- Global execution context (GEC): This is the default execution context in which JS code start its execution when the file first loads in the browser. All of the global code i.e. code which is not inside any function or object is executed inside the global execution context. GEC cannot be more than one because only one global environment is possible for JS code execution as the JS engine is single threaded.
- Functional execution context (FEC): Functional execution context is defined as the context created by the JS engine whenever it finds any function call. Each function has its own execution context. It can be more than one. Functional execution context has access to all the code of the global execution context though vice versa is not applicable. While executing the global execution context code, if JS engine finds a function call, it creates a new functional execution context for that function. In the browser context, if the code is executing in
strictmode value of
undefinedelse it is
windowobject in the function execution context.
- Eval: Execution context inside
Execution context stack (ECS): Execution context stack is a stack data structure, i.e. last in first out data structure, to store all the execution stacks created during the life cycle of the script. Global execution context is present by default in execution context stack and it is at the bottom of the stack. While executing the global execution context code, if JS engines find a function call, it creates a functional execution context for that function and pushes it on top of the execution context stack. JS engine executes the function whose execution context is at the top of the execution context stack. Once all the code of the function is executed, JS engines pop out that function’s execution context and start’s executing the function which is below it.
Let’s understand this with the help of an example:
As soon as the above code loads into the browser, JS engine pushes the global execution context in the execution context stack. When
functionA is called from global execution context, JS engine pushes
functionA execution context in the execution context stack and starts executing
functionB is called from
functionA execution context, JS engine pushes
functionB execution context in the execution context stack. Once all the code of
functionB gets executed, JS engine pops out
functionB execution context. After this, as
functionA execution context is on top of the execution context stack, JS engine starts executing the remaining code of
Once all the code from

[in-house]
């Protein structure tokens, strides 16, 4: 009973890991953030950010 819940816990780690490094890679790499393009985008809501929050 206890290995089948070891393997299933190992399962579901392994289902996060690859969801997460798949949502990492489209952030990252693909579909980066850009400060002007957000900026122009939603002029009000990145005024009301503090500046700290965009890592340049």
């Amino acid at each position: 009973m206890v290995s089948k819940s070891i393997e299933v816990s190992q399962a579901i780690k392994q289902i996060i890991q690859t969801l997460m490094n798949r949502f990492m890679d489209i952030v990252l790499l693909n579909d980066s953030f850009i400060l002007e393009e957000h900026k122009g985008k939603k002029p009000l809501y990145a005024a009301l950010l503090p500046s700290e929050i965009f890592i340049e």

functionA gets executed, JS engine pops out
functionA execution context from execution context stack and starts executing remaining code from the global execution context.
- Creation phase
- Execution phase
Creation phase is the phase in which the JS engine has called a function but its execution has not started. In the creation phase, JS engine is in the compilation phase and it just scans over the function code to compile the code, it doesn’t execute any code.
In the creation phase, JS engine performs the following task:
- Creates the Activation object or the Variable object: Activation object is a special object in JS which contain all the variables, function arguments and inner functions declaration information. As activation object is a special object it does not have the
- Creates the scope chain: Once the activation object gets created, the JS engine initializes the scope chain which is a list of all the variables objects inside which the current function exists. This also includes the variable object of the global execution context. Scope chain also contains the current function variable object.
funA is called and before code execution of
funA starts, JS engine creates an
funA which can be represented as shown below:
Activation object or variable object contains the argument object which has details about the arguments of the function.
It will have a property name for each of the variables and functions which are declared inside the current function. Activation object or the variable object in our case will be as shown below:
- ArgumentObject: JS engines will create the argument object as shown in the above code. It will also have the
lengthproperty indicating the total number of arguments in the function. It will just have the property name, not its value
- Now, for each variable in the function, JS engine will create a property on the activation object or variable object and will initialize it with
undefined. As arguments are also variables inside the function, they are also present as a property of the argument object.
- If the variable already exists as a property of the argument object JS engine will not do anything and will move to the next line.
- When JS engine encounters a function definition inside the current function, it will create a new property by the name of the function. Function definitions in the creation phase are stored in heap memory, they are not stored in the execution context stack. Function name property points to its definition in the heap memory.
Hence in our case, first,
d will get the value of
undefined as it is a variable but when JS engine encounters a function with the same name it overrides its value to point it to the definition of function
d stored in the heap.
After this JS engines will create the scope chain and will determine the value of
In the execution phase, JS engines will again scan through the function to update the variable object with the values of the variables and will execute the code.
After the execution stage, the variable object will look like this:
Consider the code below.
When the above code loads in the browser, JS engine will enter the compilation phase to create the execution objects. In the compilation phase, JS engine will handle only the declarations, it won’t bother about the values. This is the creation phase of the execution context.